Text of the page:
Europhys. Lett.
Volume 63, Number 3, August 2003
Page(s) 347 - 353
Section Electromagnetism, optics, acoustics, heat transfer, classical mechanics, and fluid dynamics
Published online 01 November 2003
DOI: 10.1209/epl/i2003-00469-9
Europhys. Lett., 63 (3) , pp. 347-353 (2003)

Creep rupture has two universality classes

F. Kun1, Y. Moreno2, 3, R. C. Hidalgo4 and H. J. Herrmann4

1  Department of Theoretical Physics, University of Debrecen P.O. Box 5, H-4010 Debrecen, Hungary
2  Departamento de Física Teórica, Universidad de Zaragoza - Zaragoza 50009, Spain
3  Instituto de Biocomputación y Física de Sistemas Complejos, Universidad de Zaragoza Zaragoza 50009, Spain
4  Institute for Computational Physics, University of Stuttgart Pfaffenwaldring 27, 70569 Stuttgart, Germany

(Received 31 January 2003; accepted in final form 23 May 2003)

Objects subject to a steady load will often resist it for a long time before weakening and suddenly failing. This process can be studied by fiber bundle models, in which fibers fail in a random fashion that depends both upon the integrity of their neighbors and the load to which they are subjected. In this letter, we introduce a new fiber bundle model that allows us to examine how the behavior of such a system depends upon the range over which each fiber interacts with its neighbors. Using analytical and numerical arguments, we show that for all systems there is a critical load below which the system reaches equilibrium, and above which it fails in finite time. We consider how the time to failure depends upon how much the applied load exceeds the critical load, and find two universality classes. For short-range interactions, failure is abrupt, and time to failure is independent of load. For long-range interactions, the time to failure depends upon the excess load as a power law. The transition between these two universality classes is sharp as a function of the range of interaction. In both universality classes, the distribution of times between breaking events obeys a power law as the system creeps towards failure.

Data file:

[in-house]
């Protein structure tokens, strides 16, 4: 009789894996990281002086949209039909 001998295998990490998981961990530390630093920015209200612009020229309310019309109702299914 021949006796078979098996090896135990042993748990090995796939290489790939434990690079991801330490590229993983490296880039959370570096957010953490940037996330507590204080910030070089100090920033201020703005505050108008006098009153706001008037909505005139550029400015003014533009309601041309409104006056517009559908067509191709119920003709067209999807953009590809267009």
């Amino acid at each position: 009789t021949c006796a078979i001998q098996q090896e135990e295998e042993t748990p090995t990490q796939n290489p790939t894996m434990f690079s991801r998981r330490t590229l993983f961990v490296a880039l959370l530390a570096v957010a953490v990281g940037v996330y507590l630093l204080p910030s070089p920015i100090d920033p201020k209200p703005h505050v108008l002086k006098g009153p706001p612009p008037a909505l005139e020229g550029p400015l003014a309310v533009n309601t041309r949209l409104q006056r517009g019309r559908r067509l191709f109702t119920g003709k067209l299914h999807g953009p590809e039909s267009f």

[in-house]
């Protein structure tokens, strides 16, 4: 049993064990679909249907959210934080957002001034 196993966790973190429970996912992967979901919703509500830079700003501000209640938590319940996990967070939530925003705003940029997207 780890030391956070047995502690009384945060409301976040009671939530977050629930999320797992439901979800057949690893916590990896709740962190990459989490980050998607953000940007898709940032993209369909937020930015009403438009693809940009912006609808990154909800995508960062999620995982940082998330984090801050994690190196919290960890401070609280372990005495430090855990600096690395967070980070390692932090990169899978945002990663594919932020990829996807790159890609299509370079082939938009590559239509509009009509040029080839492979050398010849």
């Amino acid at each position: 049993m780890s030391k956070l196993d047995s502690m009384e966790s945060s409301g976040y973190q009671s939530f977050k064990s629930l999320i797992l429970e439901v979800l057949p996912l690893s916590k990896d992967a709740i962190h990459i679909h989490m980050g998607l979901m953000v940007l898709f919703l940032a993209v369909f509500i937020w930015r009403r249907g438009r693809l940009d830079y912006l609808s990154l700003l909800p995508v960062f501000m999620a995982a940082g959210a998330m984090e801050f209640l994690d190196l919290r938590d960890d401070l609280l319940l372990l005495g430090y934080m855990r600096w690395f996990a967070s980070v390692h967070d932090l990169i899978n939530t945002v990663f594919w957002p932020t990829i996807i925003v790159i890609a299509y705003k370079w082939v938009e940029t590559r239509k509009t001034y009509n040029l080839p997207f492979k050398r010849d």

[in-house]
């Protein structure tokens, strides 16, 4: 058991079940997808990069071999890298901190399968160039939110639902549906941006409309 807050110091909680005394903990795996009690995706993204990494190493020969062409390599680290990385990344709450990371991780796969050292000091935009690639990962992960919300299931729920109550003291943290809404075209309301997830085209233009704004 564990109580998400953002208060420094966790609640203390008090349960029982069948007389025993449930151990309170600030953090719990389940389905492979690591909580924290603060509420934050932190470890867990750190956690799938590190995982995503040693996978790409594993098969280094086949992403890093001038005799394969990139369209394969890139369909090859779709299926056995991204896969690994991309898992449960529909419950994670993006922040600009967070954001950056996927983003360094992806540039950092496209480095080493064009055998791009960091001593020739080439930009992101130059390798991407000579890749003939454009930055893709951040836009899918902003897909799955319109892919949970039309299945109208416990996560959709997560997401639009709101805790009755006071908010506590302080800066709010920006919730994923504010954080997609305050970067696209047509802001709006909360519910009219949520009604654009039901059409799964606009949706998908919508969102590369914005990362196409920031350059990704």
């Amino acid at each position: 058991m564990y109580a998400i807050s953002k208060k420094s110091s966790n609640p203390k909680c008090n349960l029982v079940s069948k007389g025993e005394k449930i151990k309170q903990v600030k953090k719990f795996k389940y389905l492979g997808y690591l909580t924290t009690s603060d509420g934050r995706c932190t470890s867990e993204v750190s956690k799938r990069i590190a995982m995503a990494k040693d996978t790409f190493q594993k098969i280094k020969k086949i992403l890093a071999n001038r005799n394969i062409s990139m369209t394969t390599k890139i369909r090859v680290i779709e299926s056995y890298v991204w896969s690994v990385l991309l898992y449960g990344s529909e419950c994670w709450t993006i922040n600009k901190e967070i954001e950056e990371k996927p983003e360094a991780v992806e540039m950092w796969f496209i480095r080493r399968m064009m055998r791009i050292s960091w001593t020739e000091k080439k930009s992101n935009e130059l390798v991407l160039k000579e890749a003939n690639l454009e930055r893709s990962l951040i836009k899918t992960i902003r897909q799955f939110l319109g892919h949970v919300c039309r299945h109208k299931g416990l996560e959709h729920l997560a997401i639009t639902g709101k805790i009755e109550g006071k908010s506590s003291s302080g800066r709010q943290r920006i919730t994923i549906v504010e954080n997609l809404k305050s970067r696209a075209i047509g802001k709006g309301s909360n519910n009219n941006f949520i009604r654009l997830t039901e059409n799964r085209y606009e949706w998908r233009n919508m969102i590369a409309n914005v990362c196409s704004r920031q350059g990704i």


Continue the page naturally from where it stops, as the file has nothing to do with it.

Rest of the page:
46.50.+a - Fracture mechanics, fatigue and cracks.
62.20.Mk - Fatigue, brittleness, fracture, and cracks.
91.60.Dc - Creep and deformation.

© EDP Sciences 2003